The prime minister issued a brutal attack on the BBC today, amid accusations that Tory candidate Maria Hutchings ducked out of a radio debate with other candidates.
The Eastleigh candidate said she missed the BBC Radio 5 Live debate because she had to attend a factory event elsewhere in the constituency, but critics said it was an effort by the party machinery to keep her out the spotlight after a series of gaffes over gay marriage, Europe and private schools.
"I think the BBC has behaved badly and stupidly about this from everything I've heard," Cameron told a BBC journalist.
"My understanding is that we were discussing with you for ages about the timing of the hustings and the fact that Maria wanted to be with me for this meeting.
"Don't get involved in a great argument about form, look at the substance.
"I do think this is a totally got-up thing by the BBC. You're not the most important thing in this by-election. The candidates are."
The Liberal Democrats seized on Hutchings' absence as proof the party had lost faith in her.
"The Tory candidate is clearly running scared," Liberal Democrat president Tim Farron said.
"She’s refusing to show up to a hustings with the people she says she wants to represent, proving her claims to stay in touch are empty and worthless.
"You have to ask why the Conservative machine keeps trying to hide her away. This is a candidate who says on her leaflets that she puts local people before political ambition, yet the moment she gets to share the spotlight with her party leader all that is forgotten."
Members of the audience expressed anger at Hutchings failure to appear during the radio debate.
"I'm very disappointed. I've got lots of questions about small businesses in Eastleigh that are closing down, we want to know the policies," one audience member said.
Another said: "I am very disappointed and angry she won't be able to answer specific questions about Hamble [a local town]."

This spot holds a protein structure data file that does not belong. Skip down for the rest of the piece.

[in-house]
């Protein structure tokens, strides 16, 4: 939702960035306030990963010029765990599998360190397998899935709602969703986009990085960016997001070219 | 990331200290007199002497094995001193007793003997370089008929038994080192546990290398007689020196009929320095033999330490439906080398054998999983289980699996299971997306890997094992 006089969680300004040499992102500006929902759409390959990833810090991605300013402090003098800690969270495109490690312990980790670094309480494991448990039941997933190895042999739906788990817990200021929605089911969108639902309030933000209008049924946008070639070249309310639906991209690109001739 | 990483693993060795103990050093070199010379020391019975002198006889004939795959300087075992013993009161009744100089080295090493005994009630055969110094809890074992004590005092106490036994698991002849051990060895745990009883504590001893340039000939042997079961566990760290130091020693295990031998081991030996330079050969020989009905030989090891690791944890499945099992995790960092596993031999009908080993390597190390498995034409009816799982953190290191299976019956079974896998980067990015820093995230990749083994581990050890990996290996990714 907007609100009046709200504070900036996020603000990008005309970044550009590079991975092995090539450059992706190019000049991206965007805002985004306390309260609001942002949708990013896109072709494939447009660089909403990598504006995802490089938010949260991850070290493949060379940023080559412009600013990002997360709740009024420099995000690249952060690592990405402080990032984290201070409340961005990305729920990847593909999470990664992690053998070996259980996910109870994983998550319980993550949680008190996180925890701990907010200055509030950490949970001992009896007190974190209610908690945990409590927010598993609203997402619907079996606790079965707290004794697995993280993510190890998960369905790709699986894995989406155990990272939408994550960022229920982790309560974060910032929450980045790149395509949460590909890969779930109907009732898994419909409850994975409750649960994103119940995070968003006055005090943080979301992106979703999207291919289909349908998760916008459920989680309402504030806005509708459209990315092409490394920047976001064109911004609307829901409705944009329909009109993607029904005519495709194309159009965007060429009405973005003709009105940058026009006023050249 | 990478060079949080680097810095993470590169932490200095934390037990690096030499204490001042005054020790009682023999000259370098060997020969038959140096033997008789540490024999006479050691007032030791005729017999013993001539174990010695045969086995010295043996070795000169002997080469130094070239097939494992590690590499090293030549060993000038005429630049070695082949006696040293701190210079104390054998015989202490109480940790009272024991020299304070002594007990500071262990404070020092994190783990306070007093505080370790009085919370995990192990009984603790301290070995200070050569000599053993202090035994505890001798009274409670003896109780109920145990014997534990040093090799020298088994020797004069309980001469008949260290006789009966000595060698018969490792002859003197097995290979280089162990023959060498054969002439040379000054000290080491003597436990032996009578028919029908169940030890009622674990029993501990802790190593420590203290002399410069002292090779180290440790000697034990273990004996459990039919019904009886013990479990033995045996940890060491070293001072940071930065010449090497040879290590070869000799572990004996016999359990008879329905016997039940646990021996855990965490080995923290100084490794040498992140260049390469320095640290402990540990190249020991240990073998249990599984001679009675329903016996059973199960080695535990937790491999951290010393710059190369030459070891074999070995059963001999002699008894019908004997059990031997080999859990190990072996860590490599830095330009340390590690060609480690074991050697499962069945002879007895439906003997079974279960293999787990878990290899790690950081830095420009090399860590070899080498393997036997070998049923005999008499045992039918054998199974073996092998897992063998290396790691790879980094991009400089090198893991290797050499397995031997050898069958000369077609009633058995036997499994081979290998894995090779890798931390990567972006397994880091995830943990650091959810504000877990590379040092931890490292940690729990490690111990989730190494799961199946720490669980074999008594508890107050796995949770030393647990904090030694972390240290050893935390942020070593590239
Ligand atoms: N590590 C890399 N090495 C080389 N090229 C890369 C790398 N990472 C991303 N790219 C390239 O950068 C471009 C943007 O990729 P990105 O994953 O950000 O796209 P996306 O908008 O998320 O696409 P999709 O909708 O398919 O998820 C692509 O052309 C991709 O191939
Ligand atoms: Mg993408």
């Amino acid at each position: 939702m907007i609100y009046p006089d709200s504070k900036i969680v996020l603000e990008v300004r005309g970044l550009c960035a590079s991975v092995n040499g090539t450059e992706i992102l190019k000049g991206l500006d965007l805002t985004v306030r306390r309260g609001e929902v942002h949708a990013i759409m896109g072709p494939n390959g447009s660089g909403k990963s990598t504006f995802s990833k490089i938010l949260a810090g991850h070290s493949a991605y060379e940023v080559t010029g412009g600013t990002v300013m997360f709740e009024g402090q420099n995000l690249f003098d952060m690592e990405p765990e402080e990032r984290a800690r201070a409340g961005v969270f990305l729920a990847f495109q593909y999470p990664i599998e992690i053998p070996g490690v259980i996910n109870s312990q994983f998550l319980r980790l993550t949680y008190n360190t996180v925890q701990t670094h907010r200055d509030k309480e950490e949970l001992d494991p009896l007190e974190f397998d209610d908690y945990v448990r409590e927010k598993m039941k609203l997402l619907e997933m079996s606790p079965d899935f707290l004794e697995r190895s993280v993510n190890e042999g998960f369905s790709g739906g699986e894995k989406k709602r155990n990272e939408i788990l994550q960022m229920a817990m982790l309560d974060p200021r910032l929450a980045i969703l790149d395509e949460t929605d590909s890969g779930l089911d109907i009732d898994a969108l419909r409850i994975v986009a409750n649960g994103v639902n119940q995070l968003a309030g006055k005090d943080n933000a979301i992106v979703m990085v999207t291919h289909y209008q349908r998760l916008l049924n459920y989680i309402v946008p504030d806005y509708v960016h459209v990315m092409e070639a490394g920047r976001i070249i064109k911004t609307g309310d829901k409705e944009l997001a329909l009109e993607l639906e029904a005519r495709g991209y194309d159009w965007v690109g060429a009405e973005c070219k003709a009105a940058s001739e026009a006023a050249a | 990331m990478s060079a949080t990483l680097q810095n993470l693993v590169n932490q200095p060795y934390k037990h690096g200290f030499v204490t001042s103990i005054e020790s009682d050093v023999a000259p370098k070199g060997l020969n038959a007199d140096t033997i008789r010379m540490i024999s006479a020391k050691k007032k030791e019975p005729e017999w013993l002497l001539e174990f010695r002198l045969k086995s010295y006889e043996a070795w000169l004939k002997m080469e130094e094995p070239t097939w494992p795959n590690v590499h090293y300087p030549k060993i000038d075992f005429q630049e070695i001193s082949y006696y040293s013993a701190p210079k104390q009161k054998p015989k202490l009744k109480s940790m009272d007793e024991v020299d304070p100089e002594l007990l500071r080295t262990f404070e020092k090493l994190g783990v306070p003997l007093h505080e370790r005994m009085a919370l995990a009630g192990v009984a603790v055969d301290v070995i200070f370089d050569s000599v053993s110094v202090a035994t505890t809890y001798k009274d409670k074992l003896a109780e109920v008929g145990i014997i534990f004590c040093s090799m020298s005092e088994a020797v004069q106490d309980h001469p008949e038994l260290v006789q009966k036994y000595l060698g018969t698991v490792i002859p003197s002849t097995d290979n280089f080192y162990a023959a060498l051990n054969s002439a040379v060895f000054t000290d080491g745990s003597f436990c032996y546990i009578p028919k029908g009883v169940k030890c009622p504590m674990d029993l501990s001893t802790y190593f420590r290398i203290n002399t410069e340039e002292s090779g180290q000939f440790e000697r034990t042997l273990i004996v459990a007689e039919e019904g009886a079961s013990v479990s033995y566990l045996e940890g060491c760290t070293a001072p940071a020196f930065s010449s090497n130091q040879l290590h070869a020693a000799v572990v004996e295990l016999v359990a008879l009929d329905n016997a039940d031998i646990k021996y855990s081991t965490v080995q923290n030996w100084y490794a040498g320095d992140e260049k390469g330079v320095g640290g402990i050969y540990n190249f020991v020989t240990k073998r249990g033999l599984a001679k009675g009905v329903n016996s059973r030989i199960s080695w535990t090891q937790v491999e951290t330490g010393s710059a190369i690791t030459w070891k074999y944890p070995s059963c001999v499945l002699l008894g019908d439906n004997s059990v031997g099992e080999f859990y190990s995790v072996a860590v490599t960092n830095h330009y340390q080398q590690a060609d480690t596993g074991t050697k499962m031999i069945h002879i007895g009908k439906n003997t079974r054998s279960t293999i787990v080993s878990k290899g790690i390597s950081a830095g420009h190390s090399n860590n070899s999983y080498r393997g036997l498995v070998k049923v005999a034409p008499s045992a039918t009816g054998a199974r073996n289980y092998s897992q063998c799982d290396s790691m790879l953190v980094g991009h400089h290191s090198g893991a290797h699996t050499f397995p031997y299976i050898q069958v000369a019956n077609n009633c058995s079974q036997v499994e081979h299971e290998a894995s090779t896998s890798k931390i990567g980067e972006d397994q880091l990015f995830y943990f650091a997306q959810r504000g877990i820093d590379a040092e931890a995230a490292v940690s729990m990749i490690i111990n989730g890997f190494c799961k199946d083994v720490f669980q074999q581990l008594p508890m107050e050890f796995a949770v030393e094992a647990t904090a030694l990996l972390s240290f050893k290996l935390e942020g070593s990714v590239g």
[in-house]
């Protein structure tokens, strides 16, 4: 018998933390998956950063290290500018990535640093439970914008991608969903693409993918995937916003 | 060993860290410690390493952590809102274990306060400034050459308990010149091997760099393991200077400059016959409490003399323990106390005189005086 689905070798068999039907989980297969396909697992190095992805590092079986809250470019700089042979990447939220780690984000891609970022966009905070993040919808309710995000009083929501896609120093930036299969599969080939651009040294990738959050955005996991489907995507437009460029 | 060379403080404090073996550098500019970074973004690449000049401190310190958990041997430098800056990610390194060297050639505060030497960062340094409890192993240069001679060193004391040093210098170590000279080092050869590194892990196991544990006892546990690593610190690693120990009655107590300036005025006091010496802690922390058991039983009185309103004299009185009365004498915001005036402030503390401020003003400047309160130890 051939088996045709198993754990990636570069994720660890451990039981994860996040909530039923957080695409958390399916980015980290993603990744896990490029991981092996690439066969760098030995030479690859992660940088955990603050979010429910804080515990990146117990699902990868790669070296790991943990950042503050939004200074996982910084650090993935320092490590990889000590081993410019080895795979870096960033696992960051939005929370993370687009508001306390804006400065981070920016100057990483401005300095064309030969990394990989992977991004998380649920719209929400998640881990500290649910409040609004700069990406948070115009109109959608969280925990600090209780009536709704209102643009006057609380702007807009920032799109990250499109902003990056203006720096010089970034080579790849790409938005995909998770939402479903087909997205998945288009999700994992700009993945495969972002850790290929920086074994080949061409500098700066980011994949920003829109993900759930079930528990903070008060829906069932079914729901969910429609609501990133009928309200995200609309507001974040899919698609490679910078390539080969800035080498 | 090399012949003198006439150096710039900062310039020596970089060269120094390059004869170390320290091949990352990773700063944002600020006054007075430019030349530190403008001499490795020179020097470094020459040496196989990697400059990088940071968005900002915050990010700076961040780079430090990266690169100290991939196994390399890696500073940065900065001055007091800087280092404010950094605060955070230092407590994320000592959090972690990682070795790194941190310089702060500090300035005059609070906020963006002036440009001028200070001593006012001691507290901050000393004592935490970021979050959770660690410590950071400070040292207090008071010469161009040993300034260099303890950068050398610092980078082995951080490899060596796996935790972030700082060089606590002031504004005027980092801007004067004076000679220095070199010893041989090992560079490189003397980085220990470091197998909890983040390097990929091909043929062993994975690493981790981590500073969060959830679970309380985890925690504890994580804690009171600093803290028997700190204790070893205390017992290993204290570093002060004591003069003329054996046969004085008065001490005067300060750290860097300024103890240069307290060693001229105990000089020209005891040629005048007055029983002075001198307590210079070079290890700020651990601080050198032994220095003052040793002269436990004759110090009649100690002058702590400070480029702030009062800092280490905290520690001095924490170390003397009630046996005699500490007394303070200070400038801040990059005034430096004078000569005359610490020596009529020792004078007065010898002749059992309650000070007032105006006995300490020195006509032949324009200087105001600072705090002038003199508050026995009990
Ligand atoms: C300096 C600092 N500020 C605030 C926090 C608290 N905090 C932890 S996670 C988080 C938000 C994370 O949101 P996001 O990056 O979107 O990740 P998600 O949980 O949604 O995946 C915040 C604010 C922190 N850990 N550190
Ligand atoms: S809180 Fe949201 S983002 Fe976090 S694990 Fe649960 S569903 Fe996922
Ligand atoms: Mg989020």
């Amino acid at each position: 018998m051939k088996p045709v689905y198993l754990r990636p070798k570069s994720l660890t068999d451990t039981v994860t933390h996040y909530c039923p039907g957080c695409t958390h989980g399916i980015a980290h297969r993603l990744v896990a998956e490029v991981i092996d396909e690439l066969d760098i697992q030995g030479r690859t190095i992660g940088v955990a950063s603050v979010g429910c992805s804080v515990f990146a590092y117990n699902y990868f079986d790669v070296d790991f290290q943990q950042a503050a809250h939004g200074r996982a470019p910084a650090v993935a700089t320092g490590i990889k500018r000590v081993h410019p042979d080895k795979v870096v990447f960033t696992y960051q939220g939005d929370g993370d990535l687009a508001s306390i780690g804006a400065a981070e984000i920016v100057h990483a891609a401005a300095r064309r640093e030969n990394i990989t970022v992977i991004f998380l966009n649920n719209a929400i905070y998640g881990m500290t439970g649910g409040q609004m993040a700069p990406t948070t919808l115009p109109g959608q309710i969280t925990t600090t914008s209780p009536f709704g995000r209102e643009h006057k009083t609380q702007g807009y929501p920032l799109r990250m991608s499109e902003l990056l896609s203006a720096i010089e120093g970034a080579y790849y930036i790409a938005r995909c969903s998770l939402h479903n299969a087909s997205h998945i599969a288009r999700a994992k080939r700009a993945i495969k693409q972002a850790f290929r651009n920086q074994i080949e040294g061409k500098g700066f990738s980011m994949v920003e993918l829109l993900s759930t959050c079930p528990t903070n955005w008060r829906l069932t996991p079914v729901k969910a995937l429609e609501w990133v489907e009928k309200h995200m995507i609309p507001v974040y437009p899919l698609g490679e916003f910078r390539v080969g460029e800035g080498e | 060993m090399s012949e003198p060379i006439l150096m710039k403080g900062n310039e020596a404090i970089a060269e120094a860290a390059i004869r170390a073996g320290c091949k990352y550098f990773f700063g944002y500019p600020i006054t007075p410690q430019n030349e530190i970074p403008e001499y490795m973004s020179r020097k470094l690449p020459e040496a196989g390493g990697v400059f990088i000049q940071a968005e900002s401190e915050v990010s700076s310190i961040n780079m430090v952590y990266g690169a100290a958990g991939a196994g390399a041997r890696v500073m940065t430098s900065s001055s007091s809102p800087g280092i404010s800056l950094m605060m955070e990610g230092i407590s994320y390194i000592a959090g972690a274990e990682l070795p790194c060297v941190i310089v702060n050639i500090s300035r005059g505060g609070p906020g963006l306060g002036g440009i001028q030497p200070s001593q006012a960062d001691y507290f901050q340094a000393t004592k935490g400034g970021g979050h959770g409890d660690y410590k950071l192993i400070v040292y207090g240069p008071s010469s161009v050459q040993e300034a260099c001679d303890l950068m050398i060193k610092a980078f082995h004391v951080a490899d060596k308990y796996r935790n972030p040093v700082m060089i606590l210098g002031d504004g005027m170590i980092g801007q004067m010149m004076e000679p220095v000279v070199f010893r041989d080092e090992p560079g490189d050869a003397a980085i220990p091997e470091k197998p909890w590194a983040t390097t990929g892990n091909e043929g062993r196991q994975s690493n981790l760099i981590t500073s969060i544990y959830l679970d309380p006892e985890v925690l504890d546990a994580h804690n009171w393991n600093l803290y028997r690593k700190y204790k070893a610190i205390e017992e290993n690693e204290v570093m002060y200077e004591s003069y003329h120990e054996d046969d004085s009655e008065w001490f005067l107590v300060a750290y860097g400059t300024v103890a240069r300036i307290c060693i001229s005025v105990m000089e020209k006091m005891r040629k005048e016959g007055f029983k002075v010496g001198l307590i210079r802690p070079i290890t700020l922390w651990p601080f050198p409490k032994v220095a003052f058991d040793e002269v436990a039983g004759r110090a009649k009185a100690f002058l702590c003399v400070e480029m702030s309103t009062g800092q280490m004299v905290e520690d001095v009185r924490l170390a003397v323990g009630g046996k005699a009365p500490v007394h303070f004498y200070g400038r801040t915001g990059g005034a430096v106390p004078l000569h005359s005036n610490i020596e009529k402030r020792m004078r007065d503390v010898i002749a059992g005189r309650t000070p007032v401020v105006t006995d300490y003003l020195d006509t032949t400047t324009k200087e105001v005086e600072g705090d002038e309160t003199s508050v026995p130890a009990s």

A third member of the audience said: "I'm disappointed Maria not here because I wanted to quiz her on how good local secondary schools are."
Hutchings has proven a colourful and outspoken character since the campaign began, with decidedly right-wing views on gay marriage, Europe and abortion.
The selection of the candidate who failed to win the seat off Chris Huhne in 2010 baffled many political analysts.
Some have interpreted her selection as a sign the Conservatives' national leadership has lost control over the party, in a manner similar to Labour in the 1970s and 1980s.
Analysts presumed the decision to keep Hutchings away from the debate was an effort to stop her making more controversial statements in a live radio format.
If the Tories fail to take Eastleigh next week, it is likely to encourage rebellious backbenchers to make life difficult for David Cameron and George Osborne.
Party strategists will interpret the loss as a sign the Tories will fail to take 20-odd target seats off the Lib Dems in a general election, making it almost inconceivable the party can win a parliamentary majority.
London mayor Boris Johnson appeared to show signs of that frustration yesterday when he toured the constituency, reportedly muttering "sodding Lib Dem voters" while leafleting and then shouting "have some bumpf" when passing campaign material to voters.
Lib Dems have been making solid use of their strong local control of the area, with detailed information about where their supporters are and a disciplined approach to canvassing.
The party's operation is built on a get-out-the-vote strategy rather than an appeal to new voters.
A win in Eastleigh would give the party a much-needed shot in the arm, proving it can defend its bastions against challengers and that 2015 may not signal its extinction.
It would prove that local campaigns can overcome the gloomy national perception of the party and make it much less likely that Nick Clegg will face a leadership challenge from another party figure, like Farron or Vince Cable, before the next election.
But the party was still facing anger over Chris Huhne this morning, as several members of the audience asked why the party would not apologise for the former energy secretary, who pleaded guilty to perverting the course of justice.
"Let me put this to rest right now," Lib Dem candidate Mike Thornton said.
"Chris Huhne should apologise to everyone in this room and he should do it now.
"If anyone thinks I think any different they are completely and utterly wrong. I taught my daughter to apologise when she's wrong and I think that's what he should do."
Meanwhile, Labour is struggling to benefit from its use of John O'Farrell, the satirist it hoped would boost its performance in the area.
Instead, Ukip is expected to take third place, capitalising on the constituency's predominantly working class voters in the town centre and taking middle class voters from the Liberal Democrats and Conservatives.